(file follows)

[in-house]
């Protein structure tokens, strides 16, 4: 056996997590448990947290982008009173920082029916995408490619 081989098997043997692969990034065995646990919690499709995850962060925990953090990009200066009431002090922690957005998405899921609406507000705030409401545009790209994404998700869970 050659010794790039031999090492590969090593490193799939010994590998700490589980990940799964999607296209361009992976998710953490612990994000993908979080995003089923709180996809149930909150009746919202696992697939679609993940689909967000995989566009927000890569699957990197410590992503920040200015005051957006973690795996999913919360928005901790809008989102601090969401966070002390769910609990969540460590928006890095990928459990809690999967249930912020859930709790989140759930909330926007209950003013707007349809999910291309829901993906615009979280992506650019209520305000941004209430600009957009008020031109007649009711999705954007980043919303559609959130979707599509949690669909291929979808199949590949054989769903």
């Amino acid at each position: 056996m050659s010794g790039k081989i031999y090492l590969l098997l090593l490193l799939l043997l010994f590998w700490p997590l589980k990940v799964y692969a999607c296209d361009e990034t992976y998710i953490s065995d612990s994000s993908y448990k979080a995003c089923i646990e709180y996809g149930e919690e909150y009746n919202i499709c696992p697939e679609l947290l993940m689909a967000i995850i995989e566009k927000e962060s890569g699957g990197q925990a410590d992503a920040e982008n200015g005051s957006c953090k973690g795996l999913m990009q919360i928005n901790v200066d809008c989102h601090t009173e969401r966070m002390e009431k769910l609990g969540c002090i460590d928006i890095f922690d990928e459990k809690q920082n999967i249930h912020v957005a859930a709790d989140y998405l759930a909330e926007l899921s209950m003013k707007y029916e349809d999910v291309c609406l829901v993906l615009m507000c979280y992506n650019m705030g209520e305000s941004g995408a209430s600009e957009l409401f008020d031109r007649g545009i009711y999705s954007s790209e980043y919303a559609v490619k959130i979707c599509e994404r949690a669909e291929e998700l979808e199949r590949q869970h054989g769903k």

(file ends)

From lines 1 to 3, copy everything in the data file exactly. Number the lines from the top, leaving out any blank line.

[in-house]
């Protein structure tokens, strides 16, 4: 056996997590448990947290982008009173920082029916995408490619 081989098997043997692969990034065995646990919690499709995850962060925990953090990009200066009431002090922690957005998405899921609406507000705030409401545009790209994404998700869970 050659010794790039031999090492590969090593490193799939010994590998700490589980990940799964999607296209361009992976998710953490612990994000993908979080995003089923709180996809149930909150009746919202696992697939679609993940689909967000995989566009927000890569699957990197410590992503920040200015005051957006973690795996999913919360928005901790809008989102601090969401966070002390769910609990969540460590928006890095990928459990809690999967249930912020859930709790989140759930909330926007209950003013707007349809999910291309829901993906615009979280992506650019209520305000941004209430600009957009008020031109007649009711999705954007980043919303559609959130979707599509949690669909291929979808199949590949054989769903």
């Amino acid at each position: 056996m050659s010794g790039k081989i031999y090492l590969l098997l090593l490193l799939l043997l010994f590998w700490p997590l589980k990940v799964y692969a999607c296209d361009e990034t992976y998710i953490s065995d612990s994000s993908y448990k979080a995003c089923i646990e709180y996809g149930e919690e909150y009746n919202i499709c696992p697939e679609l947290l993940m689909a967000i995850i995989e566009k927000e962060s890569g699957g990197q925990a410590d992503a920040e982008n200015g005051s957006c953090k973690g795996l999913m990009q919360i928005n901790v200066d809008c989102h601090t009173e969401r966070m002390e009431k769910l609990g969540c002090i460590d928006i890095f922690d990928e459990k809690q920082n999967i249930h912020v957005a859930a709790d989140y998405l759930a909330e926007l899921s209950m003013k707007y029916e349809d999910v291309c609406l829901v993906l615009m507000c979280y992506n650019m705030g209520e305000s941004g995408a209430s600009e957009l409401f008020d031109r007649g545009i009711y999705s954007s790209e980043y919303a559609v490619k959130i979707c599509e994404r949690a669909e291929e998700l979808e199949r590949q869970h054989g769903k």